Patient / Public Education

Many infections can be prevented and illness treated successfully when recognised quickly. We have provided information on some of these infections below.

In today’s world we hear of many infections which spread very quickly throughout groups of individuals. At certain times of the year, we hear about the Winter Vomiting Bug (Norovirus) which spreads rapidly. We also hear of flu, colds and other infections which are easily transmittable. We have put together some useful information on some of these infections for your convenience.

Other essential information we have put together includes our Sepsis Information Leaflet. Sepsis is an infection which rapidly takes hold and can become fatal in the absence of swift medical intervention. When you know the signs to look out for and the steps to take where a case of Sepsis is suspected, the patients chances of making a full recovery are significantly increased.

See our information below along with downloadable copies of our Patient Information Leaflets.

Patient / Public Information Leaflets

  • SEPSIS - Knowing the Signs Could Save a Life

    Sepsis is a time sensitive medical emergency most commonly caused when the body’s reaction to an infection goes wrong. If not treated promptly, Sepsis can cause serious organ damage or even prove fatal.

    Sepsis is the number 1 cause of death worldwide and everybody it at risk from it. 70% of Sepsis infections start in the community and not in hospital. This is why it is so important to raise awareness of the condition.

    Symptoms of sepsis can vary but often include some of the following; Temperature / Fever/ Chills, Racing Heart, Fast Breathing, Confusion, Rash / blueish or pale blotchy skin, lethargy, nausea, vomiting or diarrhoea, passing less urine than normal. Patients frequently report a ‘feeling of impending doom’ as another common symptom.

    If you suspect Sepsis contact your GP, nearest Emergency Department or Emergency Services without delay. Make sure to tell them you suspect Sepsis.

    Click Here to download a copy of our Sepsis Patient Information Leaflet.

  • NOROVIRUS - The Winter Vomiting Bug

    Norovirus is a virus commonly referred to as the ‘Winter Vomiting Bug‘. Despite being nicknamed the Winter Vomiting Bug, Norovirus can be caught year round.

    Norovirus is the most common cause of infectious diarrhoea in Ireland and often also causes severe vomiting. The virus is extremely contagious and washing surfaces and hands is the most effective way of preventing infection of others.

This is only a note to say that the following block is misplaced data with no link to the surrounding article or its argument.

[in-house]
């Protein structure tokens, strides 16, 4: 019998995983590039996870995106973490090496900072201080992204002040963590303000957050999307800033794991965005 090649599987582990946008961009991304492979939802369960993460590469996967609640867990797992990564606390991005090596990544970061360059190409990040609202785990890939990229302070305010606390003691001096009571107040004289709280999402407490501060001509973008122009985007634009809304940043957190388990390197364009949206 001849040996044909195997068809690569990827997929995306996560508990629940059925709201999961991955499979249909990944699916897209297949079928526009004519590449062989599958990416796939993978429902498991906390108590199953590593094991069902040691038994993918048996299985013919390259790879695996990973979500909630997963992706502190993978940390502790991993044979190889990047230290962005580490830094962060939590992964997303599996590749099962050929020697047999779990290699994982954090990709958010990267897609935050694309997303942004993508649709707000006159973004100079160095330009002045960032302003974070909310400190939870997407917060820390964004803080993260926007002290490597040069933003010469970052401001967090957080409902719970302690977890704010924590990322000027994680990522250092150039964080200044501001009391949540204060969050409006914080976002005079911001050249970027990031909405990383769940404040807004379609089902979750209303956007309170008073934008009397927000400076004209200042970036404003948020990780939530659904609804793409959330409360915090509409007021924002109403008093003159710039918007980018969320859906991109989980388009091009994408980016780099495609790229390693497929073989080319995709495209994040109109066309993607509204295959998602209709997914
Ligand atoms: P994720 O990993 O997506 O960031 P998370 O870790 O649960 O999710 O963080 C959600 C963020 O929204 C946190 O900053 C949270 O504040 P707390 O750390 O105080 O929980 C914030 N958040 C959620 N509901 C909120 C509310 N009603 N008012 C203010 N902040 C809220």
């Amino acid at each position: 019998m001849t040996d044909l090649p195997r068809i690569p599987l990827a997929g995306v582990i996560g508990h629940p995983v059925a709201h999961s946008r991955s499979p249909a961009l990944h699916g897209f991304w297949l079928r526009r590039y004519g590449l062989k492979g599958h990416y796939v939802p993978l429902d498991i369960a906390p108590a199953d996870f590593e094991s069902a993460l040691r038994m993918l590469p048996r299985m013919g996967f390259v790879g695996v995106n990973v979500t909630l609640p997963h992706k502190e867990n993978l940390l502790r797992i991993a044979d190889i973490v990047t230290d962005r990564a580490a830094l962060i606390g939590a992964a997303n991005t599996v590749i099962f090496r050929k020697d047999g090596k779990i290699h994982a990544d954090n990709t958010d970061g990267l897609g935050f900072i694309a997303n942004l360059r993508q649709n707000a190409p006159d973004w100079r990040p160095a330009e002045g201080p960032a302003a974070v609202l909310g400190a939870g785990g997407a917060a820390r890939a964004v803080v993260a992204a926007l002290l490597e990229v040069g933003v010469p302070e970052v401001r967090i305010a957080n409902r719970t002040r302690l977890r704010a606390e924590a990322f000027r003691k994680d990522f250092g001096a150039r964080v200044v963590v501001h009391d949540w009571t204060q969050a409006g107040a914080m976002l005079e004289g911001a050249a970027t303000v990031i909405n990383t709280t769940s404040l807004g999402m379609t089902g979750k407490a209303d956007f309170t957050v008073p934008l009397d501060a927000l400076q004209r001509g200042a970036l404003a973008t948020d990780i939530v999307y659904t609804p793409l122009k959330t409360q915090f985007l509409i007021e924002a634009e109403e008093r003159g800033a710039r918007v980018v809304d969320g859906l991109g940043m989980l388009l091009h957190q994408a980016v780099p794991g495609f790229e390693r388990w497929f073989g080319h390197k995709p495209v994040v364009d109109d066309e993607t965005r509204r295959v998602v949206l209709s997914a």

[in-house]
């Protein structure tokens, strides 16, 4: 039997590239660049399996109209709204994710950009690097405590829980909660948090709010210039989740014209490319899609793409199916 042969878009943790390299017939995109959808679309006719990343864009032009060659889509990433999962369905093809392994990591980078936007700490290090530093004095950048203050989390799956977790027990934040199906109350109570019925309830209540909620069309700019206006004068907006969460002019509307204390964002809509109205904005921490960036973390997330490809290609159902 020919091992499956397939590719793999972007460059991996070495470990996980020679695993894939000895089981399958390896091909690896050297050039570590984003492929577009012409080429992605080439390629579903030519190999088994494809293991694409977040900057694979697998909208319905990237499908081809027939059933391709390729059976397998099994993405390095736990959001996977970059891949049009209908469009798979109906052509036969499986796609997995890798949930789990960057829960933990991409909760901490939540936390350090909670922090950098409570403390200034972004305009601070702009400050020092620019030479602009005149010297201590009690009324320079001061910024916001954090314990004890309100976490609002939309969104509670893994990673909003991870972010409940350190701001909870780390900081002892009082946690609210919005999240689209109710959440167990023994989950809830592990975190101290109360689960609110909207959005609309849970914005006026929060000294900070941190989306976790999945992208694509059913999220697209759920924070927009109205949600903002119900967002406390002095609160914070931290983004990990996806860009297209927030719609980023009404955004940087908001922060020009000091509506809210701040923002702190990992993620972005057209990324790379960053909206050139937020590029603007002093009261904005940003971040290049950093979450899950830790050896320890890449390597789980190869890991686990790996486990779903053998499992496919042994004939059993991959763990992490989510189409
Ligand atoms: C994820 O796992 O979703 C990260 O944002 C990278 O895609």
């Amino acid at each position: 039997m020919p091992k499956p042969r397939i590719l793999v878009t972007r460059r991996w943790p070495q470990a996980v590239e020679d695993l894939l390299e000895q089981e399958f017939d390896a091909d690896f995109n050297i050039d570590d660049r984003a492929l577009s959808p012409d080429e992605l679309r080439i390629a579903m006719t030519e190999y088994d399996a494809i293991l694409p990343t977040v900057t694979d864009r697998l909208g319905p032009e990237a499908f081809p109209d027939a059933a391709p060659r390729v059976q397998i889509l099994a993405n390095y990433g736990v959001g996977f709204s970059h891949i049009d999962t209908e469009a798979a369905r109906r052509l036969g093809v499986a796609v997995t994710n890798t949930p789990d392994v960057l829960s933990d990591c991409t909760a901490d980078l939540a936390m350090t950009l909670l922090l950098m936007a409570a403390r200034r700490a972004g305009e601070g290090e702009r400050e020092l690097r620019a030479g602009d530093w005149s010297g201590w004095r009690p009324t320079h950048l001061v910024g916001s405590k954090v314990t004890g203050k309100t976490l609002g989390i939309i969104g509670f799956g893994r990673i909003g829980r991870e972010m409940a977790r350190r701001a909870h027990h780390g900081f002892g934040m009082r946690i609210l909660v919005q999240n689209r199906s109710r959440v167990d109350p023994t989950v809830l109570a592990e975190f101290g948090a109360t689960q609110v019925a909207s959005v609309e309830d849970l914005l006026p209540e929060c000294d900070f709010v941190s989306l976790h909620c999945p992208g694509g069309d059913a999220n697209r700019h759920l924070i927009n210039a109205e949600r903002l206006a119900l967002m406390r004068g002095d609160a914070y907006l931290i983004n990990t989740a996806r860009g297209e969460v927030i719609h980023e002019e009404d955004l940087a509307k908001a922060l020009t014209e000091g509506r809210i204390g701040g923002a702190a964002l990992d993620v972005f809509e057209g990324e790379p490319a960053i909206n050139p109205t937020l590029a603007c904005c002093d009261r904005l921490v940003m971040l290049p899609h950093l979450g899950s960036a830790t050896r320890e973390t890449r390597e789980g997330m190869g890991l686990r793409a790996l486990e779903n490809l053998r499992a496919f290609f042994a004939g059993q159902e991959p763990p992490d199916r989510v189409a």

The illness is common in the community and most sufferers do not require medical attention. For most, staying home and regularly sipping clear fluids will result in recovery over the course of a day or two.

    Click Here to download a copy of our Norovirus Patient Information Leaflet which details information on how to reduce the spread, protect yourself and what to do if you are symptomatic.

  • MRSA - Methicillin Resistant Staphylococcus Aureus

    Methicillin Resistant Staphylococcus Aureus, or MRSA as it is most commonly referred to as, is a germ which is commonly found living harmlessly on the skin, or in the nose, of about one in every three people.

    The majority of people carrying MRSA do not suffer any ill effects. Sometimes, if MRSA gets into the body, it can cause infections. This is more likely to happen to people who are already unwell.

    If MRSA occurs, it needs to be treated with specialist antibiotics as regular antibiotics will not work. MRSA is diagnosed using a swab to rub and area of the skin and/or inside your nose which is then sent to a lab for testing.

    You can significantly reduce the risk of spread of MRSA by performing frequent hand hygiene and ensuring your hands are washed before and after changing any would dressings or touching any tubes or drips that enter the body.

    Click Here to download our MRSA Patient Information Leaflet.

  • C DIFF - Clostridioides Difficile

    Clostridioides Difficile, or C Diff for short, is a bacteria which can live in the bowel without causing any issues for persons in good health.

    Sometimes C Diff can grow too much in the bowel. This most often occurs when the person is taking, or has just completed a course of antibiotics.

    This bacteria may be expelled when a person uses the bathroom and can stick to their hands and surfaces if these are not carefully cleaned. Once on hands or surfaces, the bacteria is easily transmitted to others who may then begin to suffer from stomach cramps, diarrhoea, loss of appetite etc.

    Click Here to download our C Diff Patient Information Leaflet.

  • AMP C

    AMP C is an enzyme commonly found in the bowel. For most people, AMP C does not cause any problems while living in the bowel. Sometimes, the enzymes can get to the bladder and cause cystitis or a kidney infection even in those in good health.

    AMP C can cause very serious infection in some patients who are already unwell. As it is resistant to many antibiotics, treatment via specialist antibiotics is necessary.

    AMP C is spread hand to mouth through poor hand hygiene. Ensuring to thoroughly wash your hands after the bathroom, after changing wound dressings and before eating or touching your face is the best way to prevent infection.

    Click Here to download a copy of our AMP C Patient Information Leaflet.